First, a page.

The question now is whether women can win the battle against the populists. While the answer is not yet clear, they do have a few powerful weapons in their arsenal.
For starters, women are more numerous than any other single social group, including blacks, Latinos, the left, the right, liberals, conservatives, Catholics, and Protestants. There are more women than there are white men in the United States—or in Poland, for that matter. And, most important, women far outnumber populists. (Women must fight for their rights as if they were a minority, though they are a majority, and as if they lacked human capital—though, in the West, they tend to be better educated than men.)
Moreover, women are everywhere; and discrimination, to varying degrees, is part of all women’s experiences. This makes women something of a revolutionary class, in the Marxist sense. It also makes it relatively easy for women to build solidarity.
During Poland’s black protest, thousands more people protested in solidarity—from Berlin (where several thousand took to the streets) to Kenya (where about 100 people demonstrated). During the Women’s March on Washington, up to 2 million people marched in solidarity around the world. Clearly, women are a global force. Who better, then, to resist the likes of Trump, Kaczynski and other right-wing populists, as they launch an assault on globalism?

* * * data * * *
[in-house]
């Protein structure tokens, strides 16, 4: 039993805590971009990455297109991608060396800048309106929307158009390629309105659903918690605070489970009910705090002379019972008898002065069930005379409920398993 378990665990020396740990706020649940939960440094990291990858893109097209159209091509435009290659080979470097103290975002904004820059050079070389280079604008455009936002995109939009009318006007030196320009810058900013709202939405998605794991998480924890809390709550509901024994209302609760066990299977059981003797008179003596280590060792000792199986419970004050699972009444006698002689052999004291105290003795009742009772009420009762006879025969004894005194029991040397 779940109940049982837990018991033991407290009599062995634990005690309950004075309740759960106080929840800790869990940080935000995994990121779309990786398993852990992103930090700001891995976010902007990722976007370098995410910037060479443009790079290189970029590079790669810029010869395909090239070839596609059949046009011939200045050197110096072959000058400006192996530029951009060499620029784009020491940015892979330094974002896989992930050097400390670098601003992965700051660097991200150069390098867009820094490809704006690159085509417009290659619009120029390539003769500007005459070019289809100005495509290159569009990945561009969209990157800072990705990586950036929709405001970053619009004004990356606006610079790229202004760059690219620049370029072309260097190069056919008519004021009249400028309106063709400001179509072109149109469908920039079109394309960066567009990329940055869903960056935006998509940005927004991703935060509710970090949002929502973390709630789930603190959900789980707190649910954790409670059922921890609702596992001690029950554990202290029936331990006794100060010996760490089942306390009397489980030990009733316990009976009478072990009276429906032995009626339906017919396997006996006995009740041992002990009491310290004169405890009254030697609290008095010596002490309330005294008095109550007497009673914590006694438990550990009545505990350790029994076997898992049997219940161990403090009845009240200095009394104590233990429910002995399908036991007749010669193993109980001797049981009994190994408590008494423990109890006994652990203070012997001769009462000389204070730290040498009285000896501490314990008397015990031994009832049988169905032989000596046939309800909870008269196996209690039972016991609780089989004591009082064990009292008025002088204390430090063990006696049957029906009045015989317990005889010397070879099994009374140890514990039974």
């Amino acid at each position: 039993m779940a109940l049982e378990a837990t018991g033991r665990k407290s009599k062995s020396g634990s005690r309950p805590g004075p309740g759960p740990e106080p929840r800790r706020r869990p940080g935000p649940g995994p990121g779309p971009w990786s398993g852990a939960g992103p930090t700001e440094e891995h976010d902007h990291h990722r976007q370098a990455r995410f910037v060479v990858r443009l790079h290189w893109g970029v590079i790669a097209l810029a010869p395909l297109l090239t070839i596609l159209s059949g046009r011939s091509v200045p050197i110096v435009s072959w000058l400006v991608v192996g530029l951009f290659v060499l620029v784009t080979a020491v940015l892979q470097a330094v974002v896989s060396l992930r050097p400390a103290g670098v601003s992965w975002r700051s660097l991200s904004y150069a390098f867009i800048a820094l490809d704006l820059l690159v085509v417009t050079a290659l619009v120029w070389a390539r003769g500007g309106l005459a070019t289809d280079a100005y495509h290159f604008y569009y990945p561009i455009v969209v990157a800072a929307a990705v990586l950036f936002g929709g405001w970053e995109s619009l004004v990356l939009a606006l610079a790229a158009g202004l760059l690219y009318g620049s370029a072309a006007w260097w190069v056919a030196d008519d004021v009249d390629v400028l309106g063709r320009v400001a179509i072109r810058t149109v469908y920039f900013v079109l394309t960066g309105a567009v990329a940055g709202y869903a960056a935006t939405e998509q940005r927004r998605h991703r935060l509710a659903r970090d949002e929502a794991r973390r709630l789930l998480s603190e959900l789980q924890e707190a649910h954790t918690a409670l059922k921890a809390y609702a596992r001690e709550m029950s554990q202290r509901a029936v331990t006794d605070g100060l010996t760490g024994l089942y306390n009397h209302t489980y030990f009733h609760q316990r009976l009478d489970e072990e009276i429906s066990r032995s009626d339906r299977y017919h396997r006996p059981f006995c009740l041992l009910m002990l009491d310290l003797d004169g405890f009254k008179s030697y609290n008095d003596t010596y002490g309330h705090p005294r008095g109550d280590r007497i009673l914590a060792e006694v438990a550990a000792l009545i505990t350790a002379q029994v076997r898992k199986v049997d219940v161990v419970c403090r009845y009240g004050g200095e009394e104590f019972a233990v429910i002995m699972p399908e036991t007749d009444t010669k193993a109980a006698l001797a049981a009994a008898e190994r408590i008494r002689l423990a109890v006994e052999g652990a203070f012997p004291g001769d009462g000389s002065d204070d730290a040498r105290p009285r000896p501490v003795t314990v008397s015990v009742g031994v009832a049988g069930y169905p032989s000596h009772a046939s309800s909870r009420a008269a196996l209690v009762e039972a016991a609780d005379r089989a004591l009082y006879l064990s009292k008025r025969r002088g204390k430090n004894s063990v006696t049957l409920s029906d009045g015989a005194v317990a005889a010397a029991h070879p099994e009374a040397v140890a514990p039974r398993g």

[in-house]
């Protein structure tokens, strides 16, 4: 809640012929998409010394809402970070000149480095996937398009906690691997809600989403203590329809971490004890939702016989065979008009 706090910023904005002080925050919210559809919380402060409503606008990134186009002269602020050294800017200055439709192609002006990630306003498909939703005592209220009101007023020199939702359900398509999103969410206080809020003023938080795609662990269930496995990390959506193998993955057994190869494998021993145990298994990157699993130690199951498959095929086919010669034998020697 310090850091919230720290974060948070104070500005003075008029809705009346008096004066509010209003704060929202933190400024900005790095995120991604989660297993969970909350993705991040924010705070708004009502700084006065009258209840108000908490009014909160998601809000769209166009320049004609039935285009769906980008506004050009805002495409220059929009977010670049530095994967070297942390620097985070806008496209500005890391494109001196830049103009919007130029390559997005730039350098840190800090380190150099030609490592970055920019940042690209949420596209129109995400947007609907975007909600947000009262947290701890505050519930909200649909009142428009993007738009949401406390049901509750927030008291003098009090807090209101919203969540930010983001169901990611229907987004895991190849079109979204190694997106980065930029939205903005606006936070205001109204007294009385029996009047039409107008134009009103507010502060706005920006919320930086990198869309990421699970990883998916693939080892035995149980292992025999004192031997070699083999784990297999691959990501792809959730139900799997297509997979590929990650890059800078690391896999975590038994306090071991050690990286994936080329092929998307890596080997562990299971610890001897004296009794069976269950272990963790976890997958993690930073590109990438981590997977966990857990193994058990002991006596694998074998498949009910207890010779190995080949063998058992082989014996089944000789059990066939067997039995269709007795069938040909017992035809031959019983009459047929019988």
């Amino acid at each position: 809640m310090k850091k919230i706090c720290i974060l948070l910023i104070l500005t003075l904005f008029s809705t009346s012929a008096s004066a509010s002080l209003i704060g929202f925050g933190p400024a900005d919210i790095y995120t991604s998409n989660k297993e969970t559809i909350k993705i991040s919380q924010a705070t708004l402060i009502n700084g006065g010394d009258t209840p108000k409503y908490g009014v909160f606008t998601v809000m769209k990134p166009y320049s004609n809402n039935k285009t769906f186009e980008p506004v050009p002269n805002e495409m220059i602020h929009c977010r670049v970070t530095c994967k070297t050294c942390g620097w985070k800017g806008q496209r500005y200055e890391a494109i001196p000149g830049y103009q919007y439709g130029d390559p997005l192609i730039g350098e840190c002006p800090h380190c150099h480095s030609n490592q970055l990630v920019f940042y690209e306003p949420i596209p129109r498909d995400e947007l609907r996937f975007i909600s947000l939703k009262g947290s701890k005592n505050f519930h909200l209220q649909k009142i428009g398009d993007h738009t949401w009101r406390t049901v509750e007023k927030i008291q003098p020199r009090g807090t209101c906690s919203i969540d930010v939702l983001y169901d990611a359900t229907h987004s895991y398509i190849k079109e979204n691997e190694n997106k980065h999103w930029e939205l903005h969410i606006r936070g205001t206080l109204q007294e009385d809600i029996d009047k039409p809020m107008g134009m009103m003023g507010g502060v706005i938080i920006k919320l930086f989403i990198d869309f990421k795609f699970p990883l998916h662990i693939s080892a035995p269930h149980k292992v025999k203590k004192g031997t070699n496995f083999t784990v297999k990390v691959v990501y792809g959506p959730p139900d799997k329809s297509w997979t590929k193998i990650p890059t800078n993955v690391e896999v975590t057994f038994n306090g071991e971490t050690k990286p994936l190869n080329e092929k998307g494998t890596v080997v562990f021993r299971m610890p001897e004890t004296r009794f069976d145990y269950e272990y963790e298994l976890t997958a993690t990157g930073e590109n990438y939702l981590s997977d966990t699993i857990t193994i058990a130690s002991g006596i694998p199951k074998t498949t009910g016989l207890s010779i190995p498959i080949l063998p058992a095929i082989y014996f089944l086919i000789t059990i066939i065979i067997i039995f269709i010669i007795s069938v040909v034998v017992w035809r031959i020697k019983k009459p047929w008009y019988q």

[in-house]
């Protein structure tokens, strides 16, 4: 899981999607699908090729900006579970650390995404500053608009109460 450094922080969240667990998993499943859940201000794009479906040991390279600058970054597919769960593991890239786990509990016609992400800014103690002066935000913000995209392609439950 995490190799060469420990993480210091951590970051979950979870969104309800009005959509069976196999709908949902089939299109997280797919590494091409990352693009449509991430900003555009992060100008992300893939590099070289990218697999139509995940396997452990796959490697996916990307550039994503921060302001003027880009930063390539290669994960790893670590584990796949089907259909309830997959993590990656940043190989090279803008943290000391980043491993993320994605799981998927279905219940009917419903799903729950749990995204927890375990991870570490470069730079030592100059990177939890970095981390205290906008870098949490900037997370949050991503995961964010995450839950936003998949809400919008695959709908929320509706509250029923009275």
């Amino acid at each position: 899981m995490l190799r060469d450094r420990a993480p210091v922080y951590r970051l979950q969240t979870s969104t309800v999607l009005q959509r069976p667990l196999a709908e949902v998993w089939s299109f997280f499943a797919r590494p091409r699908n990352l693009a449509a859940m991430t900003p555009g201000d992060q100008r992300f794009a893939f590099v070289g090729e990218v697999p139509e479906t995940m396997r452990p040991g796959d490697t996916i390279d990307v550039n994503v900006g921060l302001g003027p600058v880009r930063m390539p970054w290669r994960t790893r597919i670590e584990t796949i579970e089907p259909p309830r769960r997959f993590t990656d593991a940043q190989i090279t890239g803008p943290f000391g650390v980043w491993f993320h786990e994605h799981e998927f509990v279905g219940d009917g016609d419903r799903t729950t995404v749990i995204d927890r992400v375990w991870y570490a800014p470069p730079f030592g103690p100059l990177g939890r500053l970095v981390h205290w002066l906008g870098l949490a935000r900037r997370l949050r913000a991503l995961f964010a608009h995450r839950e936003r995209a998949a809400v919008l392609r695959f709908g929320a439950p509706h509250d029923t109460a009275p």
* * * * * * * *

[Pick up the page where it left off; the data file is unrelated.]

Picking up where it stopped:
Perhaps the most important weapon in women’s arsenal is that they are unashamed. While the 20th century was characterized by discipline through fear, the 21st has been characterized by repression through shame. Unlike fear, shame can be hidden—and that’s the point.
Whereas one can feel fear without losing one’s dignity, shame arises from feelings of inferiority. That is what women are rejecting in their antipopulist protests. Defending the rights of women to choose whether to have an abortion—particularly in places where abortion is still relatively accessible—amounts to defending women’s dignity and autonomy.
Mainstream political parties, however, still experience shame, as do other traditional organizations like trade unions. They have scruples, and are concerned about how they are perceived. That makes them poorly equipped to stand up to the most shameless group of all: the populists.
The likes of Kaczynski and Trump have benefited massively from their lack of shame, saying and doing whatever wins them the support of their political base.
But women aren’t having it. They are throwing off the shackles of the shame that has long been used to repress them, and fighting fire with fire. Can the populists take the heat? Project Syndicate
Slawomir Sierakowski, founder of the Krytyka Polityczna movement, is director of the Institute for Advanced Study in Warsaw.